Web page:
It is also important to note that every jump needs to be completed. You cannot beat the game without mastering the timing. (I have no notion of what happens if you never complete the timing in combat. I assume it ends sooner or later – or you simply give up.)
If Prince of Persia is making any profound statements about the platforming genre, it is its ability to reduce the gameplay to what is rewarding whilst removing what is not. This, coupled with dialogue and characterization that is actually enjoyable, leaves one with a pleasant aftertaste. The answer to the question of quality, however, turns out to be, “What kind of favor are we talking about here?” A minute after Prince of Persia promises freedom from frustrating retries, it sends you scurrying along a thirty-second series of jumps only to plop you right back at the beginning of the series when you screw up during the thirty-first second.
This hypocrisy is troubling, mostly because it suggests that Prince of Persia is not trying to evolve the genre beyond retries and player deaths. It has replaced death with a more narrative-proper “reset” (Elika), but it has not solved the dilemma of replaying content. If restarting the player at the last secure footing he stood on is profound, then we must give credit for that innovation to Portal – if not something even older.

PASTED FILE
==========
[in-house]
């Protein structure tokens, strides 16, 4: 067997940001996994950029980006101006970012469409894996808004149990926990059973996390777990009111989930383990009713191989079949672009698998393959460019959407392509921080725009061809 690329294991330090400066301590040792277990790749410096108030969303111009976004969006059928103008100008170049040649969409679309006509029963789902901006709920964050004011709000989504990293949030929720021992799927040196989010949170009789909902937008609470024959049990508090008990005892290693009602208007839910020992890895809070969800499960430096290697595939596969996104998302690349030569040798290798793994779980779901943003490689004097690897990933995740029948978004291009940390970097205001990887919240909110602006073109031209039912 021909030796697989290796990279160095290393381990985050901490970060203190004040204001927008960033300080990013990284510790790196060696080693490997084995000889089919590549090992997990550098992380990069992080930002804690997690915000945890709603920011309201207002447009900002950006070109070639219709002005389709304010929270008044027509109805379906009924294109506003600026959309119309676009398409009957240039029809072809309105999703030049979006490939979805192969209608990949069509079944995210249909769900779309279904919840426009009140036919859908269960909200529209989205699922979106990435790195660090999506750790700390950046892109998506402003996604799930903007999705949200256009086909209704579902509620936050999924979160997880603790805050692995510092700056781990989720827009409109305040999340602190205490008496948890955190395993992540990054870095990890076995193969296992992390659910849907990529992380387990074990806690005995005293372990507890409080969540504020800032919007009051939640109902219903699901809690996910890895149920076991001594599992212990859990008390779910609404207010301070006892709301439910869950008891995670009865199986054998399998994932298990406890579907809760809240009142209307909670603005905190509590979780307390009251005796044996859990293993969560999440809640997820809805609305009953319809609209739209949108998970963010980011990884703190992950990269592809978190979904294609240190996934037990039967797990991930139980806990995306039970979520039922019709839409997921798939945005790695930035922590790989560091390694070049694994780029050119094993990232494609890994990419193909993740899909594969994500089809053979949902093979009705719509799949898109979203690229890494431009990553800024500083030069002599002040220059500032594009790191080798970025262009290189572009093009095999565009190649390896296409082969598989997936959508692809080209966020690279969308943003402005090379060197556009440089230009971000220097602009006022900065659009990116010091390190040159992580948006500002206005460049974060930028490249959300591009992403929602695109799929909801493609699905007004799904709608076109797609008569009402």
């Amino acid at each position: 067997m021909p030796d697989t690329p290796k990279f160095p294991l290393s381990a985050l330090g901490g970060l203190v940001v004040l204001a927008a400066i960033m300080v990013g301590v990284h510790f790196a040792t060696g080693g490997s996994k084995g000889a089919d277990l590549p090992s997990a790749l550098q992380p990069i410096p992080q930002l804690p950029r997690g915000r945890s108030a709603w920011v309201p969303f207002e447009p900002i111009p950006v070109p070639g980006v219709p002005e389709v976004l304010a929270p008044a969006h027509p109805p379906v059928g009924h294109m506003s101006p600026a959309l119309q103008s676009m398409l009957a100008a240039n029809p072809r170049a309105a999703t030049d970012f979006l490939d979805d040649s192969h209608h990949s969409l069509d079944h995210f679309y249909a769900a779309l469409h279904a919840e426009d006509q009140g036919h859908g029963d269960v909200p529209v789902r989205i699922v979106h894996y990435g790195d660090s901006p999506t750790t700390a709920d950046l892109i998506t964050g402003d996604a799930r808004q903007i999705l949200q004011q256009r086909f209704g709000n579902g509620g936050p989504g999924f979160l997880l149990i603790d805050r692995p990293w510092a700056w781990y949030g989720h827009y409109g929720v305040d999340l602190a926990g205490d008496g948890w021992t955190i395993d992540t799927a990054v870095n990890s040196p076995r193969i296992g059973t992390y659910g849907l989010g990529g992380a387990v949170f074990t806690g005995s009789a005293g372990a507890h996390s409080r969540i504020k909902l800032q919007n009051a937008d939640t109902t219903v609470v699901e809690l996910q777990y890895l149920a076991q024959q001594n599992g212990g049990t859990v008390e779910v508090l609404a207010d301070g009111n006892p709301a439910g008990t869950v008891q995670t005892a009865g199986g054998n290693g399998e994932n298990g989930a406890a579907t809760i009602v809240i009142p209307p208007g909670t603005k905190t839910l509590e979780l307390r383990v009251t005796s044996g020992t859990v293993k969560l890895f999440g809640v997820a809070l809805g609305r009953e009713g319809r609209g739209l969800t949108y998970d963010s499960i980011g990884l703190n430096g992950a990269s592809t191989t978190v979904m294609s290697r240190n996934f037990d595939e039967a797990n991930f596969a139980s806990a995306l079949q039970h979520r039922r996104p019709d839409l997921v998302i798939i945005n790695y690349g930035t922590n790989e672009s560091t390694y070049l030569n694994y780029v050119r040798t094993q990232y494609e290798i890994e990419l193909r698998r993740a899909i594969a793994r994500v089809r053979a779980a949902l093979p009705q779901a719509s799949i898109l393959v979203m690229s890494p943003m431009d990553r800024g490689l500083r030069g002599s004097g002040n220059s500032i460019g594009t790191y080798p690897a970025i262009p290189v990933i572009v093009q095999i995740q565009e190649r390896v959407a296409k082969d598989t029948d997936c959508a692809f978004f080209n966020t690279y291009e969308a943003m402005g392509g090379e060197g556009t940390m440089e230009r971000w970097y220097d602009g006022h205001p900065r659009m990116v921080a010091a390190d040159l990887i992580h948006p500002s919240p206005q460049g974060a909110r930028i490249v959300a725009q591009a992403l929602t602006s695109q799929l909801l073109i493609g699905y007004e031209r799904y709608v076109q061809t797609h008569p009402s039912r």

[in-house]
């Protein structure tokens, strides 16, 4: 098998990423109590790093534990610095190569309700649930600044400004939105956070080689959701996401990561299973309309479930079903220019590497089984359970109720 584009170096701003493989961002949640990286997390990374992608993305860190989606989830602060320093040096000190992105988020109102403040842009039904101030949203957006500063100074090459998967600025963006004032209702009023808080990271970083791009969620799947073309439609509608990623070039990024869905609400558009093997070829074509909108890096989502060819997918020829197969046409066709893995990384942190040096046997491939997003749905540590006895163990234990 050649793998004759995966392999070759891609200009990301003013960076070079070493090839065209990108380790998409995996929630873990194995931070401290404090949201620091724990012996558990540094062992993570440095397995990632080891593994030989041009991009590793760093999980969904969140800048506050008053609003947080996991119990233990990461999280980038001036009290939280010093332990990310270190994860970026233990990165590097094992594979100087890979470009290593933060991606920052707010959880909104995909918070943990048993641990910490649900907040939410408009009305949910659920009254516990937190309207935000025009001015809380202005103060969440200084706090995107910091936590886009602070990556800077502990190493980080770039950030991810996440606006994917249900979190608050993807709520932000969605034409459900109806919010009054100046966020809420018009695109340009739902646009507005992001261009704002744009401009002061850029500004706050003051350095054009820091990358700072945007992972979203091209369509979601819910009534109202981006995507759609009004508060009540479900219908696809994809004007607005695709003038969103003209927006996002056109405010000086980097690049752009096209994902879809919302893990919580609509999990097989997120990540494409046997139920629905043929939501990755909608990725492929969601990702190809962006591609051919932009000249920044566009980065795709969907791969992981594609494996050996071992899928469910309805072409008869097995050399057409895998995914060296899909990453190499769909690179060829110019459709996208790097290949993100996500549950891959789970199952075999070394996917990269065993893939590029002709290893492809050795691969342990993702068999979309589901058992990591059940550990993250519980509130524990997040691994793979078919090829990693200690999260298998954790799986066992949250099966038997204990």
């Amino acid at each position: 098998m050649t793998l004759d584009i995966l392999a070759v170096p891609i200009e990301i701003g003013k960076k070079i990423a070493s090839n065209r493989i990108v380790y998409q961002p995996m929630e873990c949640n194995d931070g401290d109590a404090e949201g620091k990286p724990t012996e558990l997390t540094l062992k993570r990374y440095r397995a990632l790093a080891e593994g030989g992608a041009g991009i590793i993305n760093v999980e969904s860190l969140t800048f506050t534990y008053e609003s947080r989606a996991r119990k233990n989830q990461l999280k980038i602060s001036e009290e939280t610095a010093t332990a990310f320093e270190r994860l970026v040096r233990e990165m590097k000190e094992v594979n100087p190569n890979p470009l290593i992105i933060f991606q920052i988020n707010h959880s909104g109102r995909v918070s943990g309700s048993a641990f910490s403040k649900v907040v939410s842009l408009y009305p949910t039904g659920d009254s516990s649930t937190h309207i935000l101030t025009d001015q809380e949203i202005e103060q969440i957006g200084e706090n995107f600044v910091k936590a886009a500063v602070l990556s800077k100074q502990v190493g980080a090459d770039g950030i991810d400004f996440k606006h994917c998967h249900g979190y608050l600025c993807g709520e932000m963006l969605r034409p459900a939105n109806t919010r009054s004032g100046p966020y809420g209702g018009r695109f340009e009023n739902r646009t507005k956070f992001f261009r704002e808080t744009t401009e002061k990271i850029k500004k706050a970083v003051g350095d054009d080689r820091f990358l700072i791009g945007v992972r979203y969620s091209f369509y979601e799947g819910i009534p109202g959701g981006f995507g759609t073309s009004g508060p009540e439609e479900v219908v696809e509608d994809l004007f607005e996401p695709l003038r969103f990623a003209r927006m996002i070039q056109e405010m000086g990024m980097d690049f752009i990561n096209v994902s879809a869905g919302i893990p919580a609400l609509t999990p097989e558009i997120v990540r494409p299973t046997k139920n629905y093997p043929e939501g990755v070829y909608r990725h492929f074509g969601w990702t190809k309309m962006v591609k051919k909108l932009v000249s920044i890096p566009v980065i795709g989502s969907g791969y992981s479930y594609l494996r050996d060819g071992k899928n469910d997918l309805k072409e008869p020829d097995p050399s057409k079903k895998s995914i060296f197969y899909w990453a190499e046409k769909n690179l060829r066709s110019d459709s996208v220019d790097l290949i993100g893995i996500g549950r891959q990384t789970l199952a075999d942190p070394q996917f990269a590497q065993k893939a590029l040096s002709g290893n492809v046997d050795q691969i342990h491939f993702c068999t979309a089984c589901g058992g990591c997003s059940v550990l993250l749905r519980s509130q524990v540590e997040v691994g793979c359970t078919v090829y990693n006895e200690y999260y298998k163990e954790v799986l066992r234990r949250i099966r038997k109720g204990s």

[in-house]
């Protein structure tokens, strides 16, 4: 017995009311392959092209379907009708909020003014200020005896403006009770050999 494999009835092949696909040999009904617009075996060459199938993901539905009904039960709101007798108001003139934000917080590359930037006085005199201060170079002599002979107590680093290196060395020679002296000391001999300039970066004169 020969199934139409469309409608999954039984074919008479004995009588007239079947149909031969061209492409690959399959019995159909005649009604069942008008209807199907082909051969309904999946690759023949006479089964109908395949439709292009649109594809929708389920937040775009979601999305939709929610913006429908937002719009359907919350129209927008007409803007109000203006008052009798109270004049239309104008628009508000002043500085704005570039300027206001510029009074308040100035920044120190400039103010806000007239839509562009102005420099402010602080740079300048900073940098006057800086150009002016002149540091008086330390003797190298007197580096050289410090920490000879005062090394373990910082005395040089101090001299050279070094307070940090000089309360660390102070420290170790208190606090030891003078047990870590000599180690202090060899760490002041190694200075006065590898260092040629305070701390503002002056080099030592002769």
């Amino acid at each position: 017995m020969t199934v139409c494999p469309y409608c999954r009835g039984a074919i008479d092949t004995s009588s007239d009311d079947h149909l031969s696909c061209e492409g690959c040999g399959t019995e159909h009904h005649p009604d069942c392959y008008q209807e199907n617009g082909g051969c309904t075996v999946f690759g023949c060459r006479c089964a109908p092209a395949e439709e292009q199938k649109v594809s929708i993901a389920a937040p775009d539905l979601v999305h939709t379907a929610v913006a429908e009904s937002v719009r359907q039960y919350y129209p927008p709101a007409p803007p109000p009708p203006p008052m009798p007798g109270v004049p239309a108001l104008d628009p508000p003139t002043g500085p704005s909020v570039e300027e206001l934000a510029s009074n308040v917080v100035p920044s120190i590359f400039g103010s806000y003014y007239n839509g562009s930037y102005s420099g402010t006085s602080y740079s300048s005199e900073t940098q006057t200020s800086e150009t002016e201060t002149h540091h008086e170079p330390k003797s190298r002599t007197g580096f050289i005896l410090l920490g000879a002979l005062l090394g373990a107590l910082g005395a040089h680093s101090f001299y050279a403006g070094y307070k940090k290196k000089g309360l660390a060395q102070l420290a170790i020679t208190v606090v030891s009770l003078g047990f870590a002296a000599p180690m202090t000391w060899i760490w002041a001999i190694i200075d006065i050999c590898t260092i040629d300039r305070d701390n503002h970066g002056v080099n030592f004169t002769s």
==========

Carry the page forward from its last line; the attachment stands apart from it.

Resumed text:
What of the game’s attempts to distill platforming to its basic elements? Even if we, for the moment, ignore the combat (which is so atrocious it can hardly be discussed without changing the thesis of this essay), we will still be troubled by the fact that the game offers essentially one environment for us to experience. If the player ever accidentally travels between the Ancient Citadel and Ahriman’s Tower, she will not likely notice. Is it Stockholm Syndrome speaking to say that, well, maybe the lava world and ice world idea, effected in every platformer since Super Mario Bros. 3, is not so bad after all?
Nor does the gameplay deepen in complexity as you go, another tried-and-true method of rewarding (and challenging) the player for getting better at the game. You unlock new powers, but like the game’s lack of player death, this is really just double-speak for lighting up pads – all varieties of which ask the player to simply press triangle (PS3). Granted, you do have to dodge pillars when using half of the pads, but then that is where we find the frustrations (read: thirty-first second).
Prince of Persia has set an almost impossible task before itself. It has challenged the very axioms of video gaming by attempting to bring out only the parts of the platformer genre that are rewarding. Unfortunately, along the way it missed one very important fact of life: without pain, pleasure has no meaning. Without asking the player to perform deft feats of platforming skill, you cannot make the player feel as though he is deft at all – which means he will not care if he wins or loses. Without that feeling, you have almost nothing to offer – especially when you insist on punishing the player anyway on the thirty-first second.